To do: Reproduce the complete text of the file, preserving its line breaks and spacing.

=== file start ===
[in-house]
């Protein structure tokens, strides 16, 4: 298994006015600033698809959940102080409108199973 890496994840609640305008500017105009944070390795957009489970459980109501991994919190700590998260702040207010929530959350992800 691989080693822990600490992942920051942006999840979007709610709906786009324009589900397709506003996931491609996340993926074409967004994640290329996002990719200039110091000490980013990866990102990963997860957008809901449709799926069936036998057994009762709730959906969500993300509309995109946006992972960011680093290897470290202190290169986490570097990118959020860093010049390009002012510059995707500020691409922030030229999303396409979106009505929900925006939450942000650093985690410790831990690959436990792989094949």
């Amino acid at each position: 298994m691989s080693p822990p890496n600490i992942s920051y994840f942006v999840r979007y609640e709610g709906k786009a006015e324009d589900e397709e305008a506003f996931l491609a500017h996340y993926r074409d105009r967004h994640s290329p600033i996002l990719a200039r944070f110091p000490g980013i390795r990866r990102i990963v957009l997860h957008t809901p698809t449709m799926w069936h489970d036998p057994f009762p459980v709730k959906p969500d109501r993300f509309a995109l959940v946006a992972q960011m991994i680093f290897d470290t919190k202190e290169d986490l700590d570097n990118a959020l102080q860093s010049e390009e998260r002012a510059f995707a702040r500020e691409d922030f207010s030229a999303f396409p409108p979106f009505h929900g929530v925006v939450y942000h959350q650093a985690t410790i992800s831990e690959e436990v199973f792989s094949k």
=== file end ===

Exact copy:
[in-house]
């Protein structure tokens, strides 16, 4: 298994006015600033698809959940102080409108199973 890496994840609640305008500017105009944070390795957009489970459980109501991994919190700590998260702040207010929530959350992800 691989080693822990600490992942920051942006999840979007709610709906786009324009589900397709506003996931491609996340993926074409967004994640290329996002990719200039110091000490980013990866990102990963997860957008809901449709799926069936036998057994009762709730959906969500993300509309995109946006992972960011680093290897470290202190290169986490570097990118959020860093010049390009002012510059995707500020691409922030030229999303396409979106009505929900925006939450942000650093985690410790831990690959436990792989094949």
């Amino acid at each position: 298994m691989s080693p822990p890496n600490i992942s920051y994840f942006v999840r979007y609640e709610g709906k786009a006015e324009d589900e397709e305008a506003f996931l491609a500017h996340y993926r074409d105009r967004h994640s290329p600033i996002l990719a200039r944070f110091p000490g980013i390795r990866r990102i990963v957009l997860h957008t809901p698809t449709m799926w069936h489970d036998p057994f009762p459980v709730k959906p969500d109501r993300f509309a995109l959940v946006a992972q960011m991994i680093f290897d470290t919190k202190e290169d986490l700590d570097n990118a959020l102080q860093s010049e390009e998260r002012a510059f995707a702040r500020e691409d922030f207010s030229a999303f396409p409108p979106f009505h929900g929530v925006v939450y942000h959350q650093a985690t410790i992800s831990e690959e436990v199973f792989s094949k």